Or tried to walk as fast as I could. The road back was packed. I was still with the crowd, and the merchants all had their shops open, hoping to reap the benefits of the festivities. In the street outside, people shouted about how it was quite cold, so they ought to come in and have some ramen. Have some hot sake. Have some hot tea. Merchants sold souvenirs and counted thousand yen notes with fingerless gloves, and the chorus of "samui!" returned.

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Feb 15, 2008

Absinthe Is Not Overrated

So, I'm a bit messed up right now.

Drinking absinthe, watching Prince and Chicks on Speed videos at the bar I was at, talking to some guy about his taiko drum repair business...

Absinthe. That green stuff. That stuff that's unsellable in the States, yet quite legal here in Nihon. I'm a bit fucked on it as I write this. It's definitely different.

It's as if my head has sprouted diminutive wings and is fluttering perhaps eight inches over the rest of my body. Meanwhile, the front of my head seems larger than any other portion of my anatomy, and my hands appear to be moving on their own volition.

At the bar, whoever was in charge of videos was playing both MC Hammer and Chicks on Speed. For some nebulous reason, I appreciated this. When I left, it was cold enough to pickle the testicles of a racehorse, but I didn't seem to mind. My head was eight inches above my body, and my legs were on an amazingly efficient autopilot. Meanwhile, everything seemed shiny.

So, yeah... One of the benefits of being abroad. Legal absinthe.

God I hope I'm sober tomorrow.


In Which I am Forced to Put on Pants and Answer My Door

Jehova's Witnesses just came to my door. They were Japanese this time. Why the hell are there so many Jehova's Witnesses in Narita? One of the biggest Buddhist temples in the country is here, you'd think that the place would be awash with Buddhist monks or something. I guess there are a fair amount of foreigners here, but it's like a bunch of Hindu missionaries decided to set up shop near St. Peter's.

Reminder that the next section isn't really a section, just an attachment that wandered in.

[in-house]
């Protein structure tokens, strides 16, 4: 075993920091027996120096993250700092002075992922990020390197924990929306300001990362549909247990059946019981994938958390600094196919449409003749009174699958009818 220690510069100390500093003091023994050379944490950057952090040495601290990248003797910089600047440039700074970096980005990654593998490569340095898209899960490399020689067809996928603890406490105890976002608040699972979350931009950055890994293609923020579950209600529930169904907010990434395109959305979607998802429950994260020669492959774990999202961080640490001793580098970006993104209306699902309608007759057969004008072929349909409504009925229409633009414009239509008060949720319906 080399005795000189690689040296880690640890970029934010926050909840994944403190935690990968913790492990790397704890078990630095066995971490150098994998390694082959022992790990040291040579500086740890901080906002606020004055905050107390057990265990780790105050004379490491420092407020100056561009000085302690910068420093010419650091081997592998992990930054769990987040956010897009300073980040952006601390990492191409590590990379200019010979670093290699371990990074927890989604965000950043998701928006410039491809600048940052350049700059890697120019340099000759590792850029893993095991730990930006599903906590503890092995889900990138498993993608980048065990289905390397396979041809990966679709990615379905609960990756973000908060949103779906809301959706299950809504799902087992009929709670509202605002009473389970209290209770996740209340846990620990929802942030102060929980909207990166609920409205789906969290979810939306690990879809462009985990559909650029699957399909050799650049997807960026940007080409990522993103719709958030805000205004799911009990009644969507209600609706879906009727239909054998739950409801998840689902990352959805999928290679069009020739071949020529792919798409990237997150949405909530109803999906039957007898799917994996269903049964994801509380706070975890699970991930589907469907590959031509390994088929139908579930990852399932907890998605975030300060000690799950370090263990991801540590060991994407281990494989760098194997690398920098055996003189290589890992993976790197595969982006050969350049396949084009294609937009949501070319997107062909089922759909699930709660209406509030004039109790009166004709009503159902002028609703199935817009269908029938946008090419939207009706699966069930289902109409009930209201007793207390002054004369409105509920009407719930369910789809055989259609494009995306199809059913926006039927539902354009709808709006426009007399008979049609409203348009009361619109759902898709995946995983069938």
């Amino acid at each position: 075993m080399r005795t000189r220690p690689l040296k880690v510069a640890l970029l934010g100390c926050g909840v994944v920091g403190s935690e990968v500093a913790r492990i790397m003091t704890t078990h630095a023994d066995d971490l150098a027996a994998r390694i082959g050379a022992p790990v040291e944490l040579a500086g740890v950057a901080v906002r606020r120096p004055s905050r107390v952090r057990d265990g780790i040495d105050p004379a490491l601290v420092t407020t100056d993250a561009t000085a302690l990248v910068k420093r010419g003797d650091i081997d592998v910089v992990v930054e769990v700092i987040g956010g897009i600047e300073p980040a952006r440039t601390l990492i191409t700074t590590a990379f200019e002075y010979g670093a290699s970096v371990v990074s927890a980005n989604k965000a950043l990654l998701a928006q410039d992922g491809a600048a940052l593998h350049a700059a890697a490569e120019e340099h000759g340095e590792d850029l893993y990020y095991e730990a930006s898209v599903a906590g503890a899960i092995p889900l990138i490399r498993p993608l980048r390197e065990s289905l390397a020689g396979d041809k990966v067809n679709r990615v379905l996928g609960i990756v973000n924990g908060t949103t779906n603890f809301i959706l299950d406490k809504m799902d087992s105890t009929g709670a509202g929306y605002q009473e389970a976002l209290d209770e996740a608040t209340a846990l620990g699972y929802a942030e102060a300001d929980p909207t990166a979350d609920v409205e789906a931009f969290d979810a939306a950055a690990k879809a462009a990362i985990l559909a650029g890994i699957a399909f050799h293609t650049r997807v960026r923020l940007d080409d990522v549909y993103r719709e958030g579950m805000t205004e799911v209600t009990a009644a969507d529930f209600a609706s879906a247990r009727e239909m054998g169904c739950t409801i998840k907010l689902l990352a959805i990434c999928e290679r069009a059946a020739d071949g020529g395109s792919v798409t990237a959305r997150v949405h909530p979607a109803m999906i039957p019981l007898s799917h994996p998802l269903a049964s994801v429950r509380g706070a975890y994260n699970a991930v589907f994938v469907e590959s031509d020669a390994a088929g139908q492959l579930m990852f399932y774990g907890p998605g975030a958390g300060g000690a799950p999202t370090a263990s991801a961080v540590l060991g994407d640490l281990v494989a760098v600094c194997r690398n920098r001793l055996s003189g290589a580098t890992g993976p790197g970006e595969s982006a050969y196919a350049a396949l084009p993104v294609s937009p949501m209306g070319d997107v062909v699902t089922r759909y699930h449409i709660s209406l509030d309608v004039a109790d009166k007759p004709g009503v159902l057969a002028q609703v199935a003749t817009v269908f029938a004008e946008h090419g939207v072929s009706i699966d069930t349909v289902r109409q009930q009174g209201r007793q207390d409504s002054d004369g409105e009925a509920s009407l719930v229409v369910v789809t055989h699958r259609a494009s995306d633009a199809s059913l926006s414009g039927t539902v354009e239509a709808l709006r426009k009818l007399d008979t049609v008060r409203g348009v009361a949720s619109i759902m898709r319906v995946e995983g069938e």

They gave me a pamphlet in English. I've seen it before. Back in Eugene, my ex girlfriend got it and then ironically magneted it to our fridge. It's yellow, and says "Would you like to know more about the Bible?" ("Yes, but mainly from a historical/literary perspective.") This thing was one of the small bits of irony that littered our apartment, and it was just given back to me by an old Japanese woman. Weird.

In any case, this marks the first time ever that I've had to excuse myself from missionaries using a foreign language.

Feb 2, 2008

Dark Materials

I wasn't initially going to blog about this, but after reading Sydney's Blog about it, I decided to throw in my two yen. I recently read His Dark Materials by Phillip Pullman, and I have a few opinions about it. I know I'm hugely late to the party with this one, but whatever.

I'm just going to say right now that I'm going to throw in lots of spoilers.

First, a bit of background. I grew up loving and hating the Chronicles of Narnia. I loved them because they were fun, well written fantasy stories that featured strange creatures, magic, talking animals, and exploration. My favorite was probably the Voyage of the Dawn Treader- as the ship went farther out, the nature and laws of reality seemed to change, and the scenery became more fantastic and strange.

However, I also hated the series, because I didn't like being preached to. The Lion the Witch, and the Wardrobe isn't really all that bad- sure, there's the big Jesus allegory, and one could argue that it's rather sexist, what with the good guy being a symbol of patriarchy (a lion) and the villain being a symbol of powerful femininity (a witch). But, on the whole, it's tame compared to the rest of the series. Later on Lewis gets his racism on with depictions of the Calormenes, stand-ins for Arabs and Muslims that he uses as enemies of Aslan later on. Their god, Tash, is depicted as tantamount to Satan. In The Last Battle, several people start saying that Tash and Aslan are the same entity. These people are depicted as either deluded, or as false prophets.

This was a major sticking point for me. My devoutly Catholic father made it a point of pride that Jews, Christians, and Muslims all worship the same god. Allah, Yaweh, I-Am-Who-Am, the Father, etc.- same thing. The Western monotheisms, he said, were more alike than different, and we should respect each other because of that. Despite my disagreements with my father, I'm still proud of his enthusiasm for religious tolerance and pluralism. So, to see such pluralism explicitly mocked in The Last Battle made me cringe more than a little.